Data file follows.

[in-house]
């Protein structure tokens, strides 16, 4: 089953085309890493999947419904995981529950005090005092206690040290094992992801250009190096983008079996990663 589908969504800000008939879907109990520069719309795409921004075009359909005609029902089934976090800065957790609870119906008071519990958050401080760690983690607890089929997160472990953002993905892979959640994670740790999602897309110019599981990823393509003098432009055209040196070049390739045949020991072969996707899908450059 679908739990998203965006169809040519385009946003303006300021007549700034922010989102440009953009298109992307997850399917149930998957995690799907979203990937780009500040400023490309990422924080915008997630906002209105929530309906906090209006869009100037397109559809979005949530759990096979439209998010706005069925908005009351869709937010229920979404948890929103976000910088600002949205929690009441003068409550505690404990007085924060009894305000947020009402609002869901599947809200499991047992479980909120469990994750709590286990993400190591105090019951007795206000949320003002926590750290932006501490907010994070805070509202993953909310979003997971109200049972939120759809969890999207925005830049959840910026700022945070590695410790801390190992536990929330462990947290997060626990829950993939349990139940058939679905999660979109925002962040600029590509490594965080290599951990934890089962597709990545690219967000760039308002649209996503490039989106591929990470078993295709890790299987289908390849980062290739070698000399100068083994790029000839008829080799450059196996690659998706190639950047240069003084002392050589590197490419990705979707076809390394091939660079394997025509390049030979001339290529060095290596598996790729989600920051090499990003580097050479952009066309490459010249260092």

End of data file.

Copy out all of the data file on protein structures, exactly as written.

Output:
[in-house]
């Protein structure tokens, strides 16, 4: 089953085309890493999947419904995981529950005090005092206690040290094992992801250009190096983008079996990663 589908969504800000008939879907109990520069719309795409921004075009359909005609029902089934976090800065957790609870119906008071519990958050401080760690983690607890089929997160472990953002993905892979959640994670740790999602897309110019599981990823393509003098432009055209040196070049390739045949020991072969996707899908450059 679908739990998203965006169809040519385009946003303006300021007549700034922010989102440009953009298109992307997850399917149930998957995690799907979203990937780009500040400023490309990422924080915008997630906002209105929530309906906090209006869009100037397109559809979005949530759990096979439209998010706005069925908005009351869709937010229920979404948890929103976000910088600002949205929690009441003068409550505690404990007085924060009894305000947020009402609002869901599947809200499991047992479980909120469990994750709590286990993400190591105090019951007795206000949320003002926590750290932006501490907010994070805070509202993953909310979003997971109200049972939120759809969890999207925005830049959840910026700022945070590695410790801390190992536990929330462990947290997060626990829950993939349990139940058939679905999660979109925002962040600029590509490594965080290599951990934890089962597709990545690219967000760039308002649209996503490039989106591929990470078993295709890790299987289908390849980062290739070698000399100068083994790029000839008829080799450059196996690659998706190639950047240069003084002392050589590197490419990705979707076809390394091939660079394997025509390049030979001339290529060095290596598996790729989600920051090499990003580097050479952009066309490459010249260092």